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Posts Tagged ‘pdf’

iPod Touch / iPhone PDFViewer

June 23, 2008 Leave a comment

Sorry, no photos on this one.

I thought I’d get the jump on ebook readers and install PDFViewer on my iPod Touch. These together tick the boxes of:

  • Easily Portable Device
  • Always present / to hand when you have a moment free
  • Great, clear screen
  • Popular file format (PDF)
  • Can be read in bed without lights on

PDFViewer by BigBoss looks like the de-facto standard – it’s the only dedicated PDF viewer out there, and the alternatives view PDFs via Safari or Mail.

So – comments for PDFViewer v0.03? Well – it’s very fast – easily usable. Pages render in under a second when paging left/right, with a pleasing scrolling action. The rendering is crisp and clear, and easy to read.

Now the downers. The most annoying is the lack of a landscape mode: you’re stuck with Portrait. If Landscape was available, the iPod screen is just large enough to read the full width of a page in a legible font without scrolling backwards and forwards. Without… you have to scroll around. Really, really annoying, and probably not that difficult for BigBoss to implement.

The icons for text search and thumbnail views are promising, but don’t work. There’s no Goto Page function. Pinch-zooming DOES work, but unfortunately is a litle dodgy in that it zooms into the top-left of the page, regardless of where you try to zoom into.

It caches one page forwards and one back, which makes for instant scrolling, and also allows you to zoom OUT to view 3 pages side-by-side.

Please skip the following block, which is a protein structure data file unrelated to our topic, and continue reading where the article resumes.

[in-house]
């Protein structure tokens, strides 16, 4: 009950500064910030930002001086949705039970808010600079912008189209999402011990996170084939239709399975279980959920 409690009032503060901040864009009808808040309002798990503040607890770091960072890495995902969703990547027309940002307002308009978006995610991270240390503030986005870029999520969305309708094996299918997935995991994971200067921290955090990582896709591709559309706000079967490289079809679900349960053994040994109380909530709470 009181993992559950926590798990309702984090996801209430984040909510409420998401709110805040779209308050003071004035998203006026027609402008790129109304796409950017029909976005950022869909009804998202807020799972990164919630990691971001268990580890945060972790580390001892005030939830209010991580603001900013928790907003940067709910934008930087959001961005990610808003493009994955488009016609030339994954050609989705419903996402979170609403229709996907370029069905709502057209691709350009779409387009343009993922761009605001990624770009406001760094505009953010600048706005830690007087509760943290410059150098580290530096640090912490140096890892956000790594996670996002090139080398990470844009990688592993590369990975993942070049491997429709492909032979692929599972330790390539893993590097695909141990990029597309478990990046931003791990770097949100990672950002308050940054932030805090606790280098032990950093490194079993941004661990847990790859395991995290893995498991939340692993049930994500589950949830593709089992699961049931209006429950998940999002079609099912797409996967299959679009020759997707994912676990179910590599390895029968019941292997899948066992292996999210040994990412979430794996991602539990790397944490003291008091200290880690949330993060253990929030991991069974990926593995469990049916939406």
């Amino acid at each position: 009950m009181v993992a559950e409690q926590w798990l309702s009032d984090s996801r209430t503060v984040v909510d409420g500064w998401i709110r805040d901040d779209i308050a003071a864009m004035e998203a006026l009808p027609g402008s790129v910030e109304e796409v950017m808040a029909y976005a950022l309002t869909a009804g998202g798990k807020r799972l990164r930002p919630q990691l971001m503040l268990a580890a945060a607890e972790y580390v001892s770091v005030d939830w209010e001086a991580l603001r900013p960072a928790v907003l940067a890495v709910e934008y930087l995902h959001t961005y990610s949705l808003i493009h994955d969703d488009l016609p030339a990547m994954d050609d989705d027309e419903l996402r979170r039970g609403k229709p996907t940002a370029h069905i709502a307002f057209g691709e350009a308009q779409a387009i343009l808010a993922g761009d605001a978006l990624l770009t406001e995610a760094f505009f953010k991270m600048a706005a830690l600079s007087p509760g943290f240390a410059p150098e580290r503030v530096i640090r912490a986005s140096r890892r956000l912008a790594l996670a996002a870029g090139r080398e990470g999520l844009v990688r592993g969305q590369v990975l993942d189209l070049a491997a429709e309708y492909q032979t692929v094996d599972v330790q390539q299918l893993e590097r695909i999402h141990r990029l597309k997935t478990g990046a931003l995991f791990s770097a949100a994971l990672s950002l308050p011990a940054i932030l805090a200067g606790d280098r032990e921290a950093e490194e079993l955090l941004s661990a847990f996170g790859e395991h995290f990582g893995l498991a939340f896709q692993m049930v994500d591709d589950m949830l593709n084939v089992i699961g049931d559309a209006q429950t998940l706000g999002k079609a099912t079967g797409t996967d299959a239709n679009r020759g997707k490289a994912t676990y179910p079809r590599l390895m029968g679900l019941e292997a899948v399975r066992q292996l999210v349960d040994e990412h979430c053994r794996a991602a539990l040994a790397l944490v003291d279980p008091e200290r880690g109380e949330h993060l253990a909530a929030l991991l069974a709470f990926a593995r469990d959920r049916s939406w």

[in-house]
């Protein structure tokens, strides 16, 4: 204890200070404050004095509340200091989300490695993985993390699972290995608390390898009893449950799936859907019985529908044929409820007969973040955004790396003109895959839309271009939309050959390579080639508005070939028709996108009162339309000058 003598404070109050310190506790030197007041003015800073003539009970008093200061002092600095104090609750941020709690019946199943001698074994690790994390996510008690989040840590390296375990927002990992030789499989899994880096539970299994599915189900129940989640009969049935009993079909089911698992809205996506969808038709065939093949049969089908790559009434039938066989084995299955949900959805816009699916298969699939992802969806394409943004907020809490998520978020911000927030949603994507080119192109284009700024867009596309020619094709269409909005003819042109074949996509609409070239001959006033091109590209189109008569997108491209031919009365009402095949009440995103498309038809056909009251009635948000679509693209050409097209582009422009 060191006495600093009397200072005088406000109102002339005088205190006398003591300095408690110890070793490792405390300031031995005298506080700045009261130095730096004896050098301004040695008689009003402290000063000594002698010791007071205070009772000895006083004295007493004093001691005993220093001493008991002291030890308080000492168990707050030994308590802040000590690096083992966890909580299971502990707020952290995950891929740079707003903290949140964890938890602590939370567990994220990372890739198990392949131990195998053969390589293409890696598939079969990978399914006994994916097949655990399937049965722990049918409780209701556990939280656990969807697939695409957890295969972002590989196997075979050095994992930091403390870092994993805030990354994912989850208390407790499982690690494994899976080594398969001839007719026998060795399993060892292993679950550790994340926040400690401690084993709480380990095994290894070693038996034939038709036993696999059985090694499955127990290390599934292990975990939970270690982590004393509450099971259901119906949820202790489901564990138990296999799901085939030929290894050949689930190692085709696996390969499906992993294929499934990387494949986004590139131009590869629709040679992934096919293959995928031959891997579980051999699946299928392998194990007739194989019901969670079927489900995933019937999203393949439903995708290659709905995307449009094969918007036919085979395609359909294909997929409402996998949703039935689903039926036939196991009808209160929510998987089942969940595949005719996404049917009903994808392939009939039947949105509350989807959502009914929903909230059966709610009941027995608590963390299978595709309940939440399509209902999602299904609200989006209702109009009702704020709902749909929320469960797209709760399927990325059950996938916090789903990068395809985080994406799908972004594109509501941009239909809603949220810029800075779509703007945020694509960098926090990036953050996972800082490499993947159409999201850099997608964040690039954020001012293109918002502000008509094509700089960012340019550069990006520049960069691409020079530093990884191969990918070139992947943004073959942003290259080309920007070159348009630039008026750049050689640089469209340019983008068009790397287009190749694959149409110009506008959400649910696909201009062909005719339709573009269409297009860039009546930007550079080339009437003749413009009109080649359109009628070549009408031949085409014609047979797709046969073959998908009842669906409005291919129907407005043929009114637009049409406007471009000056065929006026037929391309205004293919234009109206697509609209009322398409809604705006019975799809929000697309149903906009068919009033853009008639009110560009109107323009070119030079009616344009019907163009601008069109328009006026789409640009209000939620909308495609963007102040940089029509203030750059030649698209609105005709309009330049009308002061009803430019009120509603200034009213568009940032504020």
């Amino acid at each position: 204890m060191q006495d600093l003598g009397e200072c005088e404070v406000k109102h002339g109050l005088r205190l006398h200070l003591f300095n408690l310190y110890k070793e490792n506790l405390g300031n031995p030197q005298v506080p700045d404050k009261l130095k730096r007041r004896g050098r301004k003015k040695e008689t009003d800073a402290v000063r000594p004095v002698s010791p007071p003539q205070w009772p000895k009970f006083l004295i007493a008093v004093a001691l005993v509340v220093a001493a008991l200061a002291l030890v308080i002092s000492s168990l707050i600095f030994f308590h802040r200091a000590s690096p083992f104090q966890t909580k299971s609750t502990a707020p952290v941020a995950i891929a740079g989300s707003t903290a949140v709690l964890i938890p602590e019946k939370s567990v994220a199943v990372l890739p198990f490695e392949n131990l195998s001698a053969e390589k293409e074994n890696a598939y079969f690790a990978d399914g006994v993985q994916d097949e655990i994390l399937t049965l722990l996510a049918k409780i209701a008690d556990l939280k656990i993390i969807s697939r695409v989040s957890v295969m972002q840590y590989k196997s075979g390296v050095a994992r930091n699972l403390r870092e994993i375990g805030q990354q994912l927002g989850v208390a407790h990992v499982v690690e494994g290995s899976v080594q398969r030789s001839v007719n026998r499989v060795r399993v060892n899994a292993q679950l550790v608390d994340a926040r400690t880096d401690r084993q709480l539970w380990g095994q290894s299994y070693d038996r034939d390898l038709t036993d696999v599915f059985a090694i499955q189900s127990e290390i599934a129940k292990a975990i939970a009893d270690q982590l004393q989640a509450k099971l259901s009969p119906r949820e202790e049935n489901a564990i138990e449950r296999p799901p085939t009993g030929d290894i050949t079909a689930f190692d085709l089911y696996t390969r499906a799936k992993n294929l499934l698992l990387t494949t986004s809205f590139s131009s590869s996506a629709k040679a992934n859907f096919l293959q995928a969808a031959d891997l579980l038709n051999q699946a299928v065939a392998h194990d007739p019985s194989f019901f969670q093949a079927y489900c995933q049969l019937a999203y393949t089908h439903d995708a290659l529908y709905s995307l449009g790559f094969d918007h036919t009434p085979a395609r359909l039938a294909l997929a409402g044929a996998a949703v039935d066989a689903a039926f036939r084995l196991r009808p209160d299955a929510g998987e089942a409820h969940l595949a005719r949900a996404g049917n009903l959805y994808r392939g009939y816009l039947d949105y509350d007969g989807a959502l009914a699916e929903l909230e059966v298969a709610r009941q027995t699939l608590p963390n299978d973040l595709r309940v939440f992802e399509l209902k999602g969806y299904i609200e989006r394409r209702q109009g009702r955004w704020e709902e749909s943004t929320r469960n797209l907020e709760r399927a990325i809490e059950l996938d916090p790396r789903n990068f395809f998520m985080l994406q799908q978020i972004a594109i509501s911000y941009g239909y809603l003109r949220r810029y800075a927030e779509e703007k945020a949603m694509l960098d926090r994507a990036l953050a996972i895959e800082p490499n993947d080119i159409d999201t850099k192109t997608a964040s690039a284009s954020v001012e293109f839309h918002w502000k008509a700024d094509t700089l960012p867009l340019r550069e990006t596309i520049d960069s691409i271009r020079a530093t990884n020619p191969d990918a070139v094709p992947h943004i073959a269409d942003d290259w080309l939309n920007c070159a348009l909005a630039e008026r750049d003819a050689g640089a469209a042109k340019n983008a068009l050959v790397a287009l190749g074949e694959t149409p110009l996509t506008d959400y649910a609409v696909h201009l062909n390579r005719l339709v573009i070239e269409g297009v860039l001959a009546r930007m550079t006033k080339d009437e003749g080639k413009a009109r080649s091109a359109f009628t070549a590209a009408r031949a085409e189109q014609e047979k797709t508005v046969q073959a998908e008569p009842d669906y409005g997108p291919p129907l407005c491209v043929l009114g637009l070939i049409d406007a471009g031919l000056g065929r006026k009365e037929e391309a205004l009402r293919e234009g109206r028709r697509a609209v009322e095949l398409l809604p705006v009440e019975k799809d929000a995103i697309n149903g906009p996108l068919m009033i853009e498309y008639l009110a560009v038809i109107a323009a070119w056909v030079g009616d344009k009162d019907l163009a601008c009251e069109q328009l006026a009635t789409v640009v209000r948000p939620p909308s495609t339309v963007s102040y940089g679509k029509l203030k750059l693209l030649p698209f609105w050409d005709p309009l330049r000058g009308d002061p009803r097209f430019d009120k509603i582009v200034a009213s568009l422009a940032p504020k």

Finally – impressively, it works fast with large files. I ran an 847 page, 64MB PDF document through it, and it didn’t break a sweat or slow at all. Just remember you have to scroll through from Page 1 every time you reload the app!

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Categories: Mobile Tags: , , , , ,

Index everything….

March 26, 2008 Leave a comment

I’ve just come across a revelation while searching my expenses.

It seems that Copernicus Desktop Search not only indexes Word, PDF, Excel, etc. documents, but will also find the OCR’d metadata in Microsoft Imaging MDI and TIF files.

Now, it’s well-known that you can run a Find within Microsoft Document Imaging to search for OCR’d text; and you can also use Windows search to find the same text in a folder or subfolders.

MDI screenshot

However – the fact that third-party indexing software like Copernicus supports it is pretty powerful. All the documents you scan and save as compressed images (as I do for all documents over 1 year old), you can also search instantly; making finding a particular amount on an old receipt or statement, 5 seconds’ work. No more Sundays spent on the living room floor surrounded by boxes of receipts and folders.

As an aside: a few years ago I ran a personal project to test the most efficient, reliable way to store my old documents. I found that while Adobe Acrobat 6 Full Image PDF provides better lossless compression of document images, Microsoft MDI wasn’t far behind. And while Acrobat 6 Full Version performed better OCR on typewritten text with good structure, Microsoft Imaging OCR was more effective on random snippets of text (eg. scanned receipts).